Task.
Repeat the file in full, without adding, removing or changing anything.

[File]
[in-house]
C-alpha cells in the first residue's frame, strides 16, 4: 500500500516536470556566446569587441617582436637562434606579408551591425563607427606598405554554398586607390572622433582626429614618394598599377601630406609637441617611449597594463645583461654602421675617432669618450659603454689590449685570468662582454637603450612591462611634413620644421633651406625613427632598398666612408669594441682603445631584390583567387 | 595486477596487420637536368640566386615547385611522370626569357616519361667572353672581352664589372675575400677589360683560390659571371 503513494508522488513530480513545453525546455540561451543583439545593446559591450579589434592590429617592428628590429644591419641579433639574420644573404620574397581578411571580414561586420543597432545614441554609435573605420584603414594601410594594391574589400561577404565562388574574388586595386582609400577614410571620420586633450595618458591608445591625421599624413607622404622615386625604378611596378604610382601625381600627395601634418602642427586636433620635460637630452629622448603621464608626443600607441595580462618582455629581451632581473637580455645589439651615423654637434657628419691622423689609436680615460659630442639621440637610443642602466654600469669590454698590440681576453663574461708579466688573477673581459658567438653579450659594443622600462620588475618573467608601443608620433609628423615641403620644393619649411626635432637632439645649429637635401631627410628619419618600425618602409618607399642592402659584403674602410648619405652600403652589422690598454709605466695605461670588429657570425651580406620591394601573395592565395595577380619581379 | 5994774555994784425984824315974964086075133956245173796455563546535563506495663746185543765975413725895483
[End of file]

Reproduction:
[in-house]
C-alpha cells in the first residue's frame, strides 16, 4: 500500500516536470556566446569587441617582436637562434606579408551591425563607427606598405554554398586607390572622433582626429614618394598599377601630406609637441617611449597594463645583461654602421675617432669618450659603454689590449685570468662582454637603450612591462611634413620644421633651406625613427632598398666612408669594441682603445631584390583567387 | 595486477596487420637536368640566386615547385611522370626569357616519361667572353672581352664589372675575400677589360683560390659571371 503513494508522488513530480513545453525546455540561451543583439545593446559591450579589434592590429617592428628590429644591419641579433639574420644573404620574397581578411571580414561586420543597432545614441554609435573605420584603414594601410594594391574589400561577404565562388574574388586595386582609400577614410571620420586633450595618458591608445591625421599624413607622404622615386625604378611596378604610382601625381600627395601634418602642427586636433620635460637630452629622448603621464608626443600607441595580462618582455629581451632581473637580455645589439651615423654637434657628419691622423689609436680615460659630442639621440637610443642602466654600469669590454698590440681576453663574461708579466688573477673581459658567438653579450659594443622600462620588475618573467608601443608620433609628423615641403620644393619649411626635432637632439645649429637635401631627410628619419618600425618602409618607399642592402659584403674602410648619405652600403652589422690598454709605466695605461670588429657570425651580406620591394601573395592565395595577380619581379 | 5994774555994784425984824315974964086075133956245173796455563546535563506495663746185543765975413725895483